The romantic “Sea Child” sparkles with Kaukonen delivering some of his patented melodic riffage. This vibe continues on the dreamily uplifting “Sleep Song”, as the second set flows with a sustained level of excellence. “Good Shepherd” from the Airplane’s 1969 masterpiece Volunteers bends the space-time continuum even further, as the audience is transported back to the Airplane’s peak era. It starts off a bit low-key with Kaukonen opting for an acoustic guitar, but the song’s timeless magic resonates with a special quality here at hallowed ground. Cassidy even takes a delightfully seamless bass solo in the middle, blending every note into the song. He and Kaukonen then meet at center stage and stand face to face as they move through the bridge’s melodic ascension, much like the narrator in the song speaking of a path to heaven.

Kaukonen moves back to his electric to rock out at his best on “Hit Single #1” and “Funky #7” (both from the band’s classic 1975 LP America’s Choice, a pair of high energy rockers that cap the set with a resounding flourish. Casady’s booming bass seems like it might shake the Fillmore’s foundations on the latter, while Kaukonen tears it up with a climactic attack. It seems like the encore can only be the majestic “Water Song” and so it is as the trio gels on the gorgeous instrumental to cap the show in crowd-pleasing style.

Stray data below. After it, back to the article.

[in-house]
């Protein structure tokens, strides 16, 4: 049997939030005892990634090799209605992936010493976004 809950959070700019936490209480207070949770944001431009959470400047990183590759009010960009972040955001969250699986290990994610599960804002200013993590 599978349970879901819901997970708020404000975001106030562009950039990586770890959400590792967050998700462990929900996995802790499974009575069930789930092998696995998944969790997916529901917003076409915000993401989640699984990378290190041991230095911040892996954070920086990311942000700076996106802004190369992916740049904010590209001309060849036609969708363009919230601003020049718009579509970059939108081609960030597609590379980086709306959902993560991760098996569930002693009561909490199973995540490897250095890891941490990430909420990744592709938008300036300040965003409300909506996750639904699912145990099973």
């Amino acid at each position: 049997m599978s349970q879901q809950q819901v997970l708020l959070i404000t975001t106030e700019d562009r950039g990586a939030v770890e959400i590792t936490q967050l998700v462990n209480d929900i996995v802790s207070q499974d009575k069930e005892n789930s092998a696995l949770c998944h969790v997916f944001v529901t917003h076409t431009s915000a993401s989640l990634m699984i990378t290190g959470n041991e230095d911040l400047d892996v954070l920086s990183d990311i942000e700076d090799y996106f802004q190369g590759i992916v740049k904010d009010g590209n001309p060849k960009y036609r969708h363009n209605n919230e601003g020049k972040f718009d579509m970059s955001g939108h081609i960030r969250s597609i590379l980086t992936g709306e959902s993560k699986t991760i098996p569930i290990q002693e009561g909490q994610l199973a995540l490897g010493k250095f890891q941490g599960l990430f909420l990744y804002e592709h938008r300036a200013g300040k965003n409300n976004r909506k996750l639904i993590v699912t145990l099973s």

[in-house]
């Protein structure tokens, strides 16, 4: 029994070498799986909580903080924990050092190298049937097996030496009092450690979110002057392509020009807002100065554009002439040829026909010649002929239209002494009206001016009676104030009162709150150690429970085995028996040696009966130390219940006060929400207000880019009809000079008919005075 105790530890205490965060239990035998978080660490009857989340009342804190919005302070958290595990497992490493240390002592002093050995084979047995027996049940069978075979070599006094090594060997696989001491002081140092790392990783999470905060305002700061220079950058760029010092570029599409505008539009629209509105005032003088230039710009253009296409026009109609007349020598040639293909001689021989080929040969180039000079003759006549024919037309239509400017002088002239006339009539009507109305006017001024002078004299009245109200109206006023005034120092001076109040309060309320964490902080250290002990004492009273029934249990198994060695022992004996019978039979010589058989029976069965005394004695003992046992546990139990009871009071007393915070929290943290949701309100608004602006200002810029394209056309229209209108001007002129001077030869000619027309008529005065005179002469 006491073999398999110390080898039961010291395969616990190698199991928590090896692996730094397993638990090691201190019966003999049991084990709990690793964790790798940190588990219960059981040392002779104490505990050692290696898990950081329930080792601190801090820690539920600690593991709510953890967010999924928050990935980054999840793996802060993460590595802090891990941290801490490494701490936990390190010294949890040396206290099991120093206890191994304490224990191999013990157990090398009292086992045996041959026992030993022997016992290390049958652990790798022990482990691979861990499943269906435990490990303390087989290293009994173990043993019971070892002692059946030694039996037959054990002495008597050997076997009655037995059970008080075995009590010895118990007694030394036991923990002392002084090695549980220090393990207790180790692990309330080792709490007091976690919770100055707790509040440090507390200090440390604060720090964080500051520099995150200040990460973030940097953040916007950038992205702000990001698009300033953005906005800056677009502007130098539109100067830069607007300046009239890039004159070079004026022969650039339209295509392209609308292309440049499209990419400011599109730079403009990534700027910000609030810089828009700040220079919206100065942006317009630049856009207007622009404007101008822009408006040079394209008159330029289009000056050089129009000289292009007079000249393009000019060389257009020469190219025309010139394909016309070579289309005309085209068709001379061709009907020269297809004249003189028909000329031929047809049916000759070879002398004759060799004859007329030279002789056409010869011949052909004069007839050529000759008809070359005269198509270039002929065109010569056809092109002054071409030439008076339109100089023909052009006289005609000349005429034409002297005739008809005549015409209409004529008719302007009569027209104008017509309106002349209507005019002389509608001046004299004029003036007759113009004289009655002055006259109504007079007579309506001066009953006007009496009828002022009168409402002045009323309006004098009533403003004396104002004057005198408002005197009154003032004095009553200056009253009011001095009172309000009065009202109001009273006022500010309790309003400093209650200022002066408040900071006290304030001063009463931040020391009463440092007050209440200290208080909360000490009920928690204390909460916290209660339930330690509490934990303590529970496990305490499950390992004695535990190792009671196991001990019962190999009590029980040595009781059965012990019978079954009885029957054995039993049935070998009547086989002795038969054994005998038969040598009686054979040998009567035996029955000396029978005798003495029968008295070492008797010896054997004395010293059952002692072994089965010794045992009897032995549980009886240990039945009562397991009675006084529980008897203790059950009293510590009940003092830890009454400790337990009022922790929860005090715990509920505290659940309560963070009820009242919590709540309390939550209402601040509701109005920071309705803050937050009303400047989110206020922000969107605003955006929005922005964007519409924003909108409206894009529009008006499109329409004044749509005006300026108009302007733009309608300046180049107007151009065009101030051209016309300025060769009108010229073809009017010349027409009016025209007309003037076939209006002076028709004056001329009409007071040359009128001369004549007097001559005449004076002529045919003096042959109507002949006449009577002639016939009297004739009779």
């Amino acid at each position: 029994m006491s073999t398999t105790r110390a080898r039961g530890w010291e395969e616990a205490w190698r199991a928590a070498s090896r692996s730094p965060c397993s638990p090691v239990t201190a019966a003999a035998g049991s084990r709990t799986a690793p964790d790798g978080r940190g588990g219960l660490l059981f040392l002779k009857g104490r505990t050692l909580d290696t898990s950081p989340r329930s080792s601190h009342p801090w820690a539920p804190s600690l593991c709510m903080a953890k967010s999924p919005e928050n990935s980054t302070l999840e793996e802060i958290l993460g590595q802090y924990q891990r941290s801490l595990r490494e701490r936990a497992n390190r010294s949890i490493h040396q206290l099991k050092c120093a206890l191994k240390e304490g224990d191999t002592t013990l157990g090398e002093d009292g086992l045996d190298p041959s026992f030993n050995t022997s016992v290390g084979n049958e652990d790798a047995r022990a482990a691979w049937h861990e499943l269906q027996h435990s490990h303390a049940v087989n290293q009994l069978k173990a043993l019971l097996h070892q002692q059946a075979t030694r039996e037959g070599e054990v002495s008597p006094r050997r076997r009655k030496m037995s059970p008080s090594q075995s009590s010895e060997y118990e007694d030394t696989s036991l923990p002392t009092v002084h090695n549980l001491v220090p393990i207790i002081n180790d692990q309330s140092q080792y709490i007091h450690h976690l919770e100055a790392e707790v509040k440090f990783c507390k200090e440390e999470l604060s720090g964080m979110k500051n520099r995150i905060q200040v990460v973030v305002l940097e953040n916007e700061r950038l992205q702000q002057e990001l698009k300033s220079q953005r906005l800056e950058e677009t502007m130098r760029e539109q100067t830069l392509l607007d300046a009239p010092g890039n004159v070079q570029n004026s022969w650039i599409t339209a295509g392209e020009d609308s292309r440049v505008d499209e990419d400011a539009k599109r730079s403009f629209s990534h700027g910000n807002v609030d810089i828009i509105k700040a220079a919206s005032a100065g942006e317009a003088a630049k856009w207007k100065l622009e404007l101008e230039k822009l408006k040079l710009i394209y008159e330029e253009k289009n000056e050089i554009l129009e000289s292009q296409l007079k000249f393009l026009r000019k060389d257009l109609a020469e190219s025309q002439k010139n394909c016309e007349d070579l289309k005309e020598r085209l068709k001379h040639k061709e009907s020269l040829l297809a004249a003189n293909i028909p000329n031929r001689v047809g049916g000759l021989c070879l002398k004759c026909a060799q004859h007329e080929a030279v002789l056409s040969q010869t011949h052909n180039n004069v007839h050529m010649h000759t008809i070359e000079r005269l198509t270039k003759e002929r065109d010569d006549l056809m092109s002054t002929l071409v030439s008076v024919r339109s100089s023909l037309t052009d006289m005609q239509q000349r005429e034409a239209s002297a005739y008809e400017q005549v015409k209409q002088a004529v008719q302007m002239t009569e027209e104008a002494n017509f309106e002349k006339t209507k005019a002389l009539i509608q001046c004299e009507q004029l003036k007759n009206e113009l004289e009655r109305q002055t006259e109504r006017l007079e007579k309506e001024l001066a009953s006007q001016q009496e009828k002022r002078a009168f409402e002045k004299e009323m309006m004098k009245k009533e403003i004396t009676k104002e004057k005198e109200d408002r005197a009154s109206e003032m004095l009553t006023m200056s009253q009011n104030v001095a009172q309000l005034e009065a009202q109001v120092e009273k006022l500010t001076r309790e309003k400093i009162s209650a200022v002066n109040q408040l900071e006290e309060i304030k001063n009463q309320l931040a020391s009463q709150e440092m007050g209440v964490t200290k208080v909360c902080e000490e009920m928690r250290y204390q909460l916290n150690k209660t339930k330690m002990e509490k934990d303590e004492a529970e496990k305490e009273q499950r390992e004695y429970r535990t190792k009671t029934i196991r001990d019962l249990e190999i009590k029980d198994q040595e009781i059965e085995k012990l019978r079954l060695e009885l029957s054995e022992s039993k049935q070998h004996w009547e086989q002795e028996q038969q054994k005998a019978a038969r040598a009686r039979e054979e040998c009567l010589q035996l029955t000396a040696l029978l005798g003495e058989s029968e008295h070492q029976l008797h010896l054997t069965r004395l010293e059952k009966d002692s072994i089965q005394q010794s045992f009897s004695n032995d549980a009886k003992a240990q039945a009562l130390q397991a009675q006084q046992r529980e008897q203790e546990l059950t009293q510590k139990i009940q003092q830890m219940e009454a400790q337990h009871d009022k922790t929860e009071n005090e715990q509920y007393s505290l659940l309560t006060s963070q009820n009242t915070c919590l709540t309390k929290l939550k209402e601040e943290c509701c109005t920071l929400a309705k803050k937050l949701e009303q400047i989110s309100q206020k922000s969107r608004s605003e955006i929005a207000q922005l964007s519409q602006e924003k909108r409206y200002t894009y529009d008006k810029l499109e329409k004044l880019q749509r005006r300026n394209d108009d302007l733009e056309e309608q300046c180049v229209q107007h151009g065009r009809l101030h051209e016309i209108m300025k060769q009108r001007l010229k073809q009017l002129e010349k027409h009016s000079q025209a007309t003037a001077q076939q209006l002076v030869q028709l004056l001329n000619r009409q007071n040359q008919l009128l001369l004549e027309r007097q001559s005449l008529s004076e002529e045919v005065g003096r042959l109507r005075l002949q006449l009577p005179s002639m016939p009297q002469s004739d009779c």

It’s only a shame that Jefferson Airplane co-founder Paul Kantner passed on just over a year ago, preventing the band from potentially re-uniting to rock for the resistance in these dark political times of 2017. The bold sentiments for revolution against government oppression that the band expressed in response to the Nixon regime on Volunteers in 1969 have rarely been matched since. That ship appears to have sailed a number of years ago though due to internal differences, with Grace Slick retiring and Kantner leading his revamped Jefferson Starship on a flight path that rarely crossed with his old bandmates.

Casady and Kaukonen did, however, get together with current Jefferson Starship vocalist and rock goddess Cathy Richardson for a special Grammy performance in April 2016, in honor of Jefferson Airplane’s Grammy Lifetime Achievement Award. The band’s historic achievements continue to shine practically any time a rock ‘n’ roll band takes the stage at the Fillmore, for there’s no other venue in the nation with the rock history that lives inside these hallowed walls. And if a rock for resistance movement can rise again in the current era, its roots will trace back in part to the trailblazing efforts of Jefferson Airplane.